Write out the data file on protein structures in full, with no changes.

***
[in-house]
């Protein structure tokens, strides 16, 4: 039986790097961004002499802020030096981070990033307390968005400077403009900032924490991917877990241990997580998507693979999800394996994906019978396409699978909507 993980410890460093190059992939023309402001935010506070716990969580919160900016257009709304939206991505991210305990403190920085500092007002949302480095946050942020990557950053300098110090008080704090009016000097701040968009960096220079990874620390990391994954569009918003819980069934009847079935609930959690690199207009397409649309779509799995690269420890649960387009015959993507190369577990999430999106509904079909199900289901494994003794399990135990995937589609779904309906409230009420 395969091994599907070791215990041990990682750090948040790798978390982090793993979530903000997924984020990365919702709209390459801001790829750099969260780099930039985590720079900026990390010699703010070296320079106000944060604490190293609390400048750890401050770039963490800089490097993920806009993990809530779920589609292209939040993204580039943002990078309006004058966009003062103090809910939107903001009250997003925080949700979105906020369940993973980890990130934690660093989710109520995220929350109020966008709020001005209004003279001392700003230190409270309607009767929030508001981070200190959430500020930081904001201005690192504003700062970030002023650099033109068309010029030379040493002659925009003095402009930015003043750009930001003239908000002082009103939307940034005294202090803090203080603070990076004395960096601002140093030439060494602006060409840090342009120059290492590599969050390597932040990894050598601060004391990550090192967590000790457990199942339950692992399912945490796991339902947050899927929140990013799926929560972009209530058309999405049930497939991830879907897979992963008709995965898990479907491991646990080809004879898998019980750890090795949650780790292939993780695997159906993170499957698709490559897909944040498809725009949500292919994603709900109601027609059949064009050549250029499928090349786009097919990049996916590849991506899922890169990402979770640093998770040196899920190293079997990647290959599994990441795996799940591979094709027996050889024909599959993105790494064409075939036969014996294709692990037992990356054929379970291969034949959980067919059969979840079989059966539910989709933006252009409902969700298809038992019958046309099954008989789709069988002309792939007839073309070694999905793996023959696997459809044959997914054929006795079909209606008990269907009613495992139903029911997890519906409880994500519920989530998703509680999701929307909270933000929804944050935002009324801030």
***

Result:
[in-house]
């Protein structure tokens, strides 16, 4: 039986790097961004002499802020030096981070990033307390968005400077403009900032924490991917877990241990997580998507693979999800394996994906019978396409699978909507 993980410890460093190059992939023309402001935010506070716990969580919160900016257009709304939206991505991210305990403190920085500092007002949302480095946050942020990557950053300098110090008080704090009016000097701040968009960096220079990874620390990391994954569009918003819980069934009847079935609930959690690199207009397409649309779509799995690269420890649960387009015959993507190369577990999430999106509904079909199900289901494994003794399990135990995937589609779904309906409230009420 395969091994599907070791215990041990990682750090948040790798978390982090793993979530903000997924984020990365919702709209390459801001790829750099969260780099930039985590720079900026990390010699703010070296320079106000944060604490190293609390400048750890401050770039963490800089490097993920806009993990809530779920589609292209939040993204580039943002990078309006004058966009003062103090809910939107903001009250997003925080949700979105906020369940993973980890990130934690660093989710109520995220929350109020966008709020001005209004003279001392700003230190409270309607009767929030508001981070200190959430500020930081904001201005690192504003700062970030002023650099033109068309010029030379040493002659925009003095402009930015003043750009930001003239908000002082009103939307940034005294202090803090203080603070990076004395960096601002140093030439060494602006060409840090342009120059290492590599969050390597932040990894050598601060004391990550090192967590000790457990199942339950692992399912945490796991339902947050899927929140990013799926929560972009209530058309999405049930497939991830879907897979992963008709995965898990479907491991646990080809004879898998019980750890090795949650780790292939993780695997159906993170499957698709490559897909944040498809725009949500292919994603709900109601027609059949064009050549250029499928090349786009097919990049996916590849991506899922890169990402979770640093998770040196899920190293079997990647290959599994990441795996799940591979094709027996050889024909599959993105790494064409075939036969014996294709692990037992990356054929379970291969034949959980067919059969979840079989059966539910989709933006252009409902969700298809038992019958046309099954008989789709069988002309792939007839073309070694999905793996023959696997459809044959997914054929006795079909209606008990269907009613495992139903029911997890519906409880994500519920989530998703509680999701929307909270933000929804944050935002009324801030």